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'' ^ Ci*



THE MONTHLY INTERPRETER



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CONTRIBUTORS TO THE MONTHLY INTERPRETER.



The Ven. Archdeacon F. W. Farrar, D.D., F.G.S.

The Very Reverend Dr. Plumptrb.

The Very Reverend Dr. Howson.

Rev. Canon H. D. M. Spencb, M.A.

Rev. Wilt J AM John Deans, M.A.

Rev. Prof. R. H. Reynolds, D.D.

Rev. Prof. S. D. F. Salmond, D.D.

Rev. Prof. J. R. Thomson, M.A.

Rev. Prof. E. Johnson, M.A.

Rev. Prof. A. B. Bruce, D.D.

Rev. Jambs Morison, D.D.

Rev. George Mathbson, D.D.

Rev. Thomas Whitelaw, D.D.

Rev. J. J. Lias, M.A.

Rev. Prebendary E. C. S. Gibson, M.A.

Rev. Prebendary E. Huxtable, M.A.

Rev. Canon Rawlinson, M.A.

Rev. Paton J. Gloag, D.D.

Rev. J. Barbiby, M.A.

Rev. A. Plummer, D.D.

Rev. James Iverach, M.A.

Rev. Prof. A. Cave, B.A.

Rev. C. H. H. Wright, D.D.

Rev. W. F. MouLTON, D.D.

Rev. Prof. H. Caldbrwood, LL.D.

Rev. Prof. Wm. Milugan, D.D.

Rev. C. D. GiNSBURG, LL.D.

Joseph John Murphy.

Rev. Principal G. C. M. Douglas, D.D.

Rev. J. F. Valungs, M.A.

Rev. Hugh Macmillan, LL.D.

Rev. Prof. R. A. Rbdford, M.A., LL.B

Rev. Prof. T. M. Lindsay, D.D.

Rev. Henry N. Bernard, MA.

Rev. John Hutchison, D.D.

Rev. Prof. A. H. Sayce, M.A.

Rev. D. M. Ross, M.A.

Rev. T. K. Cheynb, D.D.

Rev. Alexander Stewart, LL.D.

Rev. Prof. F. Godet, D.D.

Rev. G. Lansing, D.D.



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THE



MONTHLY INTERPRETER,



EDITED BY THE REV.

JOSEPH S. EXELL, M.A.



VOLUME 11.



EDINBURGH: I LONDON:

T. & T. CLARK, 88 GEORGE ST. | KEGAN PAUL, TRENCH, & CO.

1885.
O



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MORRISON AND OIBB, EDIMBUBOH,
PKINTERS TO UEB XAJBSTT's 8TATI0NEBT OFFICE.



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The Monthly Interpreter.



THE GEOUNDWORK OF THE APOCALYPSE.— III.

CoNTiNiJiNG the subject of the " Seven Seals," we come to the
fifth, which is related in Eevelation vL 9-11 : —

" And when he opened the fifth seal, I saw underneath the
altar the souls of them that had been slain for the word of
God, and for the testimony which they held : and they cried
with a great voice, saying. How long, Master, the holy and
true, dost thou not judge and avenge our blood on them that
dwell on the earth ? And there was given them to each one
a white robe ; and it was said unto them, that they should
rest yet for a little time, until their fellow-servants also and
their brethren, which should be killed even as they were,
should be fulfilled." ^

Very little in this passage is definitely drawn from the Old
Testament, but a comparison of Zechariah L 12 ("0 Lord of
hosts, how long wilt Thou not have mercy," etc.) and Deutero-
nomy xxxii 43 (" He will avenge the blood of His servants ")
is instructive, as it illustrates the manner in which the words
of the Old Testament float before the mind of the writer, even
when there is no direct reference to them. But remembering
the position which this vision occupies, standing immediately
after the judgments of war, famine, and pestilence, and bearing
in mind the correspondence which we have already traced
between those earlier visions and our Lord's discourse in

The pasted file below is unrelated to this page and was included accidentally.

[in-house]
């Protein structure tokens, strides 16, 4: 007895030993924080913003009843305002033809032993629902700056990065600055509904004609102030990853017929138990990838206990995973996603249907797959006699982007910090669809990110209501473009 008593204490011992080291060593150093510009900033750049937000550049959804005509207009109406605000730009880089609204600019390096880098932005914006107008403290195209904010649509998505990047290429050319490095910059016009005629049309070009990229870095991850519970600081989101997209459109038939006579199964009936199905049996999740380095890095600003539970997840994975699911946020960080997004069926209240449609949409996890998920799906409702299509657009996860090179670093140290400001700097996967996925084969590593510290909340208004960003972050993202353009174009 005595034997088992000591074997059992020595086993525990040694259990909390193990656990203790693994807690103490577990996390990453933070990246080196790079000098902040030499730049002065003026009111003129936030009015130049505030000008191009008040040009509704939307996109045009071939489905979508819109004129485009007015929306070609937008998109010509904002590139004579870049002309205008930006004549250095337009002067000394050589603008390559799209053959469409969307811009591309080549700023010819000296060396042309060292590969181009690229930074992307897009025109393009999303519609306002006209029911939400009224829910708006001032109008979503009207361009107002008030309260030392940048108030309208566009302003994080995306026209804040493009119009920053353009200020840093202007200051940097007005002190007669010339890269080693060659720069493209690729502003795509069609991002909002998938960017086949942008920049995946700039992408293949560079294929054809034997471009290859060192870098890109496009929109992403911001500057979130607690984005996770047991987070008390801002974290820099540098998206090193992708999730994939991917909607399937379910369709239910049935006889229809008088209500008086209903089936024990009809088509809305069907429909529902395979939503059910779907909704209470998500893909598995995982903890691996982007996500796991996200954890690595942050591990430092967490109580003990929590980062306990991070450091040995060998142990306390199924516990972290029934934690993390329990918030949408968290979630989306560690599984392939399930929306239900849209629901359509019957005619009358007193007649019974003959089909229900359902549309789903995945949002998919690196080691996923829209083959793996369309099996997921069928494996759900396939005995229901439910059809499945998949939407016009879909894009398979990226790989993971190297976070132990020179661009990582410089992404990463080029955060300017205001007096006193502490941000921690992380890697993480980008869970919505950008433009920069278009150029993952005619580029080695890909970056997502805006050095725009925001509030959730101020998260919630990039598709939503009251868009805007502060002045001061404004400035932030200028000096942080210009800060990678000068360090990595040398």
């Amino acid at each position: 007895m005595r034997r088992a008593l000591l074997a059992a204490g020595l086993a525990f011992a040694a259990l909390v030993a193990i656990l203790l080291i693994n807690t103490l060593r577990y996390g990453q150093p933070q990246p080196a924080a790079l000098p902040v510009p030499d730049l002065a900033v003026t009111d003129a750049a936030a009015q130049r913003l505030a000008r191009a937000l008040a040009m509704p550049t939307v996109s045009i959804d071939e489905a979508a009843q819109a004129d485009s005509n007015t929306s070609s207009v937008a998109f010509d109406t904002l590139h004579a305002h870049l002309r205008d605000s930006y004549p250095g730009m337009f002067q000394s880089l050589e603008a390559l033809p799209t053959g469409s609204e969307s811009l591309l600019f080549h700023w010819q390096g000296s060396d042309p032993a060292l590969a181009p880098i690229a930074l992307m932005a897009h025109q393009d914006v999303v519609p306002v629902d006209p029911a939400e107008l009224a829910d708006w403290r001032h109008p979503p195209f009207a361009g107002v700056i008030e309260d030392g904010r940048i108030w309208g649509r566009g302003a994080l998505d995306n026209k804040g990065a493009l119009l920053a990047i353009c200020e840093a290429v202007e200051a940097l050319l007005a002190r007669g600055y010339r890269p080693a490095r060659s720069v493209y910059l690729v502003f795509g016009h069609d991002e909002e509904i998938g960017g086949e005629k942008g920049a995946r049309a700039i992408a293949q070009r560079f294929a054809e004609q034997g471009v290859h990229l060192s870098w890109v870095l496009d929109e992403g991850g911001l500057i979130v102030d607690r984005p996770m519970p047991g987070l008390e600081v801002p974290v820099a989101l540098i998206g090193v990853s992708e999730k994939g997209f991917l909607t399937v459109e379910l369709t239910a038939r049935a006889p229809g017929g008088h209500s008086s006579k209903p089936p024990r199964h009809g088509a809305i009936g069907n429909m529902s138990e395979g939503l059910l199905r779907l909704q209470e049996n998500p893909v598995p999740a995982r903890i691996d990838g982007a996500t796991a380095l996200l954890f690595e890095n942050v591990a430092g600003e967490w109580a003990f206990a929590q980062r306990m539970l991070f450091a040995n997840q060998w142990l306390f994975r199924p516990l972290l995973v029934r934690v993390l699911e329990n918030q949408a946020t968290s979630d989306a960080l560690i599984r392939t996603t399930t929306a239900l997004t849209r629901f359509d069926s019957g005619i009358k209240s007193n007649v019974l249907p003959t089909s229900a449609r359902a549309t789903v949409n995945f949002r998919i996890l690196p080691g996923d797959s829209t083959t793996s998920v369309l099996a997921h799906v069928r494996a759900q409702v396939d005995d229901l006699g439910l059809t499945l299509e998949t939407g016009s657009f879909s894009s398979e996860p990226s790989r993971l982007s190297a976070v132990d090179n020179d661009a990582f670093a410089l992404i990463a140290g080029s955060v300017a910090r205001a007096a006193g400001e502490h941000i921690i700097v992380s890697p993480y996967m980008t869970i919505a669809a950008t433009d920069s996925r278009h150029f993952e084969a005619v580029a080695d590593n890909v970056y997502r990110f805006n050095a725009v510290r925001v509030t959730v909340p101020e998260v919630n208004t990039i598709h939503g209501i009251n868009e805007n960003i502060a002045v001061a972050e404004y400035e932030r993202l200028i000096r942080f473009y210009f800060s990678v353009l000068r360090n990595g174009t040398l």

' Beference should also be made to 2 Kings ix, 7, and Hosea iv. 1.
VOL. II. ^ ^ A



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2 The Groundwork of the Apocalypse.

Matthew xxiv., we can scarcely fail to be struck with the
remarkable parallel which the vision before us offers to the
ninth verse of that chapter. Our Lord in the discourse on
the Mount of Olives first announced the judgments on the
world, " the b^inning of sorrows," wars, famines, pestilences,
etc., and then turned to His dimples and spoke of what should
happen to them : " Then shall they deliver you up unto
tribulation, and shall kill you ; and ye shall be hated of all
the nations for my name's sake." Precisely so in St John's
visions there is first a representation of the very same judg-
ments, and then a like transition to the fate of the disciples ;
and a glimpse is granted to the seer of " the souls of them
that had been slain for the word of God and for the testimony
which they held." The coincidence is too exact to be acci-
dental, and I cannot help feeling that this fifth seal is but a
symbolical representation of the fact to which our Lord was
alluding, and that therefore its primary and direct reference
is to those who sufiTered in the Apostolic age. With regard to
the details of interpretation it is difficult to speak with con-
fidence. The " white robes " (otoTuiI XevKcU) appear here for
the first time, and in this book are only mentioned again in
vii. 9-14. "White garments" {l/idria Xcv/ca), however, are
mentioned in iii. 4, 5, 18, iv. 4; and "fine linen white and
pure " (fivccivov \evicov koX icadapov) in xix. 4 ; the " fine
linen " being explained in verse 8 as " the righteous acts of
the saints." It may be a question whether there is any
difiTerence of meaning intended by the use of these distinct
terms in different parts of the book, but I am not called upon
to discuss this here, since I am not venturing to write a
Commentary on the Eevelation, but am only endeavouring to
point out and illustrate its groundwork in the Old Testament
and our Lord's utterances. I pass on, therefore, to the sixth
seal, verses 12-17. The extent to which the imagery which
is presented in this vision is borrowed from the prophets, and